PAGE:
Crocks come with a range of coverings, including stoneware lids or water-sealed lids. Sometimes, you can also purchase aftermarket lids from other retailers that will fit your crock, or you can improvise with your own lid. Think about what kind of a covering you need for your fermentation vessel of choice, and make sure you have it ready before you get started. When buying a crock, check to see if a lid is included. If not, you'll need to find another way to cover your crock during fermentation.

When looking for a crock, make sure the material is food-safe and durable. I like stoneware and glass the best. 

The aesthetic of classic stoneware crocks is no doubt in style, but if you've got a tiny apartment kitchen, you may not have a place to store them. Consider how much space you've got to devote to storing your crock between uses, and how much counter space you've got for your crock while it's in use. If you're short on space, consider a smaller crock or even a jar (or several jars) to house your fermentation experiments.

The best conntainer depends on your needs. As mentioned, jars are accessible for beginners who want smaller projects. Yet, there's an advantage to using a crock, according to Christina Ward, author of Preservation: The Art and Science of Canning, Fermentation, and Dehydration and the Master Food Preserver for Wisconsin. "The composition of the crock keeps the ferment at a consistent temperature, which is needed for successful fermentation," she says, adding that crocks have long been stored in basements or root cellars for their lack of light and consistent temperatures. 

"My ideal is a heavy stoneware crock, best if seasoned over generations of use,” says Ward. “A new crock works well and can be the start of a new heirloom. Used crocks can be found but often command a higher price as a collectible or decorator item than as a crock. If you do find an older crock, check it for significant cracks prior to use. Surface cracks, or crazing, are common, but avoid crocks that have a crack that runs through the exterior to the interior."

Fill your crock with your future ferment (shredded cabbage, fresh veggies, and so on), add your brine until it's completely submerged, top with a weight and a lid, and place it out of direct sunlight in a place with a consistent temperature. “Though I always give the note that crock placement should be away from any stored chemicals, solvents, and cat boxes!" says Ward.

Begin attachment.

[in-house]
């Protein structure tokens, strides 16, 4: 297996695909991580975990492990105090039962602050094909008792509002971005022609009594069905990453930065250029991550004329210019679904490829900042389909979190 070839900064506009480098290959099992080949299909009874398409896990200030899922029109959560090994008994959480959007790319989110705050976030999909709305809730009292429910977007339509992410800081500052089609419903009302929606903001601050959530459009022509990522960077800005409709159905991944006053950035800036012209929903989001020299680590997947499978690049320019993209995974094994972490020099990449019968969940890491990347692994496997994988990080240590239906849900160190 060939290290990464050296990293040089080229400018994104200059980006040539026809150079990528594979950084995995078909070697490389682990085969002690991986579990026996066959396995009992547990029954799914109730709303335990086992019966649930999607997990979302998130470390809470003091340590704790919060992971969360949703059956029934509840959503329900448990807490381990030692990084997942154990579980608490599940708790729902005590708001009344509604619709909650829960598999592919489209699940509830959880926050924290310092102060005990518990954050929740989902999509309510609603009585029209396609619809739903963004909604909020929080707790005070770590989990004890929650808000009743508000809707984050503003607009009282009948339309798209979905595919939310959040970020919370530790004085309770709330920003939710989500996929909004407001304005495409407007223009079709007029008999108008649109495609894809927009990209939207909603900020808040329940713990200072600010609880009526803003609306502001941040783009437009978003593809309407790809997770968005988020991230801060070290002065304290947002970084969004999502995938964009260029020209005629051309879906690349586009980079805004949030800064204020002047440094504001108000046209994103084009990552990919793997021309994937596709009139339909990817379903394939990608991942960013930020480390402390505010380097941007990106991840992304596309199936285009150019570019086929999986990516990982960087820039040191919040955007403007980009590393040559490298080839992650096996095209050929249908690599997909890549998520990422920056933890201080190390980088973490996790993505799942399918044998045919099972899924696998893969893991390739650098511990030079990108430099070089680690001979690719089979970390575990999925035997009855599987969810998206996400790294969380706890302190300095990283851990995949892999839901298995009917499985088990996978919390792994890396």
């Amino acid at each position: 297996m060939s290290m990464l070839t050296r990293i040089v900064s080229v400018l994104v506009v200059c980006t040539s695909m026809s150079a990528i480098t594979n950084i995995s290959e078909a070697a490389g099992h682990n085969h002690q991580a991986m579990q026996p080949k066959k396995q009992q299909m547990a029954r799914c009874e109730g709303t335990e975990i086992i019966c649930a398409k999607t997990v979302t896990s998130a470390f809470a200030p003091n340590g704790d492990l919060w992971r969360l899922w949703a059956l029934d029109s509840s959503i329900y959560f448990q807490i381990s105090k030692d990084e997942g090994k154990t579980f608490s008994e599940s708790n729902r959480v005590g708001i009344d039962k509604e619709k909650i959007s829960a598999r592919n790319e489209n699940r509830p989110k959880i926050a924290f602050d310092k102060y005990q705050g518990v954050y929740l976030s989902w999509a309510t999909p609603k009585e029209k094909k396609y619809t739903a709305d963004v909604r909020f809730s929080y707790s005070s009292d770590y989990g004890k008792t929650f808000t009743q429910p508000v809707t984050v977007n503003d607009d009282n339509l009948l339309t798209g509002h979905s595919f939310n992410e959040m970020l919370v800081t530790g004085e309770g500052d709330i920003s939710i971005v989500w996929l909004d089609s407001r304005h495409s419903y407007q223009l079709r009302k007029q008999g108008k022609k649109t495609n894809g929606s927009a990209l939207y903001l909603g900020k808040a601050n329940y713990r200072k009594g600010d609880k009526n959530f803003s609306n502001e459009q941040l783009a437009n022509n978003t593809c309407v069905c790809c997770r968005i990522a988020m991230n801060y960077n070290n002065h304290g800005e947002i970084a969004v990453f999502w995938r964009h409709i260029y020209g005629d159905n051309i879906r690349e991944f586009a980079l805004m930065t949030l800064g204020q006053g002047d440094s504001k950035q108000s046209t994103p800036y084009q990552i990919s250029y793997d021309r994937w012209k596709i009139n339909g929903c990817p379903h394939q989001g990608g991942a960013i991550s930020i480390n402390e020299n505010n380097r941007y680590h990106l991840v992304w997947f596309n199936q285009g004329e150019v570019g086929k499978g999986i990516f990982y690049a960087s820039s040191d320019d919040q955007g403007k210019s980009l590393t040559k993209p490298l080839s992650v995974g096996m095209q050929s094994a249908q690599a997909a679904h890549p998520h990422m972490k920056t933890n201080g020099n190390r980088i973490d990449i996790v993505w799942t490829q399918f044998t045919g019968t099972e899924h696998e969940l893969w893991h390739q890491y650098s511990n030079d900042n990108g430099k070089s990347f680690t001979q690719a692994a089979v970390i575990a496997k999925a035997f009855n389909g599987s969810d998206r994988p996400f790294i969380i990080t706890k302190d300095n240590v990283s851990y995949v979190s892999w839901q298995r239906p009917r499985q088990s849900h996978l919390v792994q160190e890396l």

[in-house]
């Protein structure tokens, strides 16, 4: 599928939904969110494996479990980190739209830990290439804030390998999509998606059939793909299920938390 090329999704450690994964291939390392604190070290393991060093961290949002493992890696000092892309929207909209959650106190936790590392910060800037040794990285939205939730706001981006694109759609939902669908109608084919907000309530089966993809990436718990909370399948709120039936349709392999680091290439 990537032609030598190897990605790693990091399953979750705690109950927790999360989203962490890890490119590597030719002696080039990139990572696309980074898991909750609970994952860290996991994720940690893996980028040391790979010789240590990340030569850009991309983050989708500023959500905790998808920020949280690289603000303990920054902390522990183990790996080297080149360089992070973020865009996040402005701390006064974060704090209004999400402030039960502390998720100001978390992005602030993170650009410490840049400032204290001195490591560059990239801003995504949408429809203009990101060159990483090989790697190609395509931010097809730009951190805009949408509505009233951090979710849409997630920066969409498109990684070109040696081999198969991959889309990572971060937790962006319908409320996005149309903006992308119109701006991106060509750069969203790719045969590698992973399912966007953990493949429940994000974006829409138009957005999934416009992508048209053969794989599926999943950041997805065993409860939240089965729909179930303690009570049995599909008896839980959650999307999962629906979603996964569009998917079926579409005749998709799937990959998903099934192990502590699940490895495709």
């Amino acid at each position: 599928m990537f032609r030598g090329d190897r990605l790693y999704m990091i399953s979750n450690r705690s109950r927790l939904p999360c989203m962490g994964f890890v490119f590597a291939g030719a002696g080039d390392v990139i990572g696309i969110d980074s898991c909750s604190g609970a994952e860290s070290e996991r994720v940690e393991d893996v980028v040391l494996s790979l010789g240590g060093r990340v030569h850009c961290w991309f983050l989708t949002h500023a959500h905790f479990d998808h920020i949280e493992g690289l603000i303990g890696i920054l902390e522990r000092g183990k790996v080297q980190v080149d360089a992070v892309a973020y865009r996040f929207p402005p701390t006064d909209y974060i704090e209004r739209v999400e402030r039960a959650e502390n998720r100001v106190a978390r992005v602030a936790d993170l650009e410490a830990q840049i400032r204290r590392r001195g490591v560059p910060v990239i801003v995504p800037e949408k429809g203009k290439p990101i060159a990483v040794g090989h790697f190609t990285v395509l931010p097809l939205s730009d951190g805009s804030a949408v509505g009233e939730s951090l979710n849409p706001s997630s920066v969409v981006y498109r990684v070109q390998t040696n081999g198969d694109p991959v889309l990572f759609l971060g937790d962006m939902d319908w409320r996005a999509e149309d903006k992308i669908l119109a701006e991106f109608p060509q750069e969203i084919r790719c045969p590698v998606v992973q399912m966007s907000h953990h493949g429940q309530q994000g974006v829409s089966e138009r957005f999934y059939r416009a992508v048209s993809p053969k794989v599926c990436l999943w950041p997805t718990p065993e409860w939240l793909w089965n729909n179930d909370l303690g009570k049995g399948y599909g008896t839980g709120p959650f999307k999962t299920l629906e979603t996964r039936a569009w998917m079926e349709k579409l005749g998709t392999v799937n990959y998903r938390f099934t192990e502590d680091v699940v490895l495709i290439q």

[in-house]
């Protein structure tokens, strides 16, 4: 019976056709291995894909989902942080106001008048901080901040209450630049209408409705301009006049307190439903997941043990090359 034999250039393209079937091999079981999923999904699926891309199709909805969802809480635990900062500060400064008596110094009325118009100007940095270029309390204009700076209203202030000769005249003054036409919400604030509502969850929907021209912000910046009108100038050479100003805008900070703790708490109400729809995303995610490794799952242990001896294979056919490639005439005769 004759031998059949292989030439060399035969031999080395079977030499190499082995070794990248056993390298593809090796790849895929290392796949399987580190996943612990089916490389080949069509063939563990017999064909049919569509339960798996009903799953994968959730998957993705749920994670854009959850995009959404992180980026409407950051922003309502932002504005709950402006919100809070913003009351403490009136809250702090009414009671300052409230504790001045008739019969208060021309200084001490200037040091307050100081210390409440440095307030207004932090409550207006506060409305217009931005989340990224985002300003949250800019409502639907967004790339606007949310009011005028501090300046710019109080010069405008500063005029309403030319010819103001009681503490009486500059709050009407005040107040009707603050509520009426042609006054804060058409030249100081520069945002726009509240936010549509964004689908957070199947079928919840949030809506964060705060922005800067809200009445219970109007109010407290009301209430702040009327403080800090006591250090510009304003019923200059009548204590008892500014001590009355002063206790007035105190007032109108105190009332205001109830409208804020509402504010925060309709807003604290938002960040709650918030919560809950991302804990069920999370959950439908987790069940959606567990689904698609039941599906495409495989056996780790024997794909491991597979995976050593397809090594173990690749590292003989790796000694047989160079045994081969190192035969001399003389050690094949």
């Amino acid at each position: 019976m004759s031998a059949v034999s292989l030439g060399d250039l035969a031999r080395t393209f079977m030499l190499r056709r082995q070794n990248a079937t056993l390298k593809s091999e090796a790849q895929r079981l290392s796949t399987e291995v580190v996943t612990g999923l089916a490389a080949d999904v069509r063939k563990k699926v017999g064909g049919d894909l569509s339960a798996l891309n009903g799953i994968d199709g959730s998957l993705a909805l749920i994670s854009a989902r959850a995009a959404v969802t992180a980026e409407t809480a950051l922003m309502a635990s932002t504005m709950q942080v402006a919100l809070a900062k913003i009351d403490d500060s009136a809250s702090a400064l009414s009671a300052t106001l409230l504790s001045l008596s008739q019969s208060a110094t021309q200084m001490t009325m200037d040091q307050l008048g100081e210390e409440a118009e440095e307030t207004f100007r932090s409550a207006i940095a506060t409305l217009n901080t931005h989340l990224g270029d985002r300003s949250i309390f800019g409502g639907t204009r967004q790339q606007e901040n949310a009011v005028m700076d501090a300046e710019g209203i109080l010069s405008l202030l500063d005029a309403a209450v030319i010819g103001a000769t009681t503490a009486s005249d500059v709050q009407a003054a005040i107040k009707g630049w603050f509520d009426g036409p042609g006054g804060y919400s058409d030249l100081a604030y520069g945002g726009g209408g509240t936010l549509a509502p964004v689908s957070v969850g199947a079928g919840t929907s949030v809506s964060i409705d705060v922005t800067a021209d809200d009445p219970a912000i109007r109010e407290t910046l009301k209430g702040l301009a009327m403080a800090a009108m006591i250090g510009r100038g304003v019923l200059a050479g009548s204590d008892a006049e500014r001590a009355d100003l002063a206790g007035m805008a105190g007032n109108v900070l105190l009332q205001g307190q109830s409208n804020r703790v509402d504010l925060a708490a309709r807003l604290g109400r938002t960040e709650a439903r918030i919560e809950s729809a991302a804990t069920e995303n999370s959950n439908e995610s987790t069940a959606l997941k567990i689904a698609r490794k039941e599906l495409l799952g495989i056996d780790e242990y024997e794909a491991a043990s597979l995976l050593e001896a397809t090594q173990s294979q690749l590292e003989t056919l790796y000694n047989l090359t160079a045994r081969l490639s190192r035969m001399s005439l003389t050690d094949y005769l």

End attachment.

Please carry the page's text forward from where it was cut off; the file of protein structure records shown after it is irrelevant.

"Colder temperatures will cause the bacteria to slow down their digestive process. Extreme cold temperatures will kill the bacteria. I recommend refrigeration of a fermenting crock only when ‘peak pickle’ is achieved, and you want to enjoy eating the food while slowing down more fermenting. In the example of a small batch of sauerkraut, when you’ve reached your ideal flavor, place the entire crock in the fridge and serve," says Ward.

"I use and recommend hot water only if you’ve had a successful ferment. Yet, if you’ve had a bad ferment, or had contaminated batch of something, then a full scrub with hot, soapy water is in order. I never use bleach or anti-bacterial soaps. Fermentation is about encouraging bacterial growth, so using anti-bacterial cleansers makes it more challenging," says Ward.

Cleaning jars doesn't need to be intimidating. "Hot soapy water is the ideal cleansing method," says Ward.

"Look for a solidly constructed crock without cracks or missing chunks along the top rim. The best crocks are about a half inch to an inch thick. Crocks under a half inch thick tend to break and are a waste of money," says Ward.

"Absolutely,” says Ward. “As noted above, check for cracks and chips but if all is well, then use the crock. I have crocks that are over 100 years old. Many families pass down beloved crocks, and a few families fight about who gets the crock!"

Julia Skinner, Ph.D., is a writer, fermentation educator, avid gardener, and food preserver. She is the author of the award-winning fermentation history book Our Fermented Lives. She writes about and teaches fermentation and food preservation through her business, Root. You can follow her work on social media (@bookishjulia and @rootkitchens) or through her newsletter. 

Christina Ward is the Master Food Preserver for Wisconsin and the author of Preservation-The Art and Science of Canning, Fermentation, and Dehydration. She has appeared as an expert on Milk Street Radio, Padma Lakshmi's Taste the Nation, and numerous NPR programs. In addition, she has contributed to Serious Eats, The Wall Street Journal, Maggot Brain, and more.

The Best Fermentation Crocks and Jars According to Pros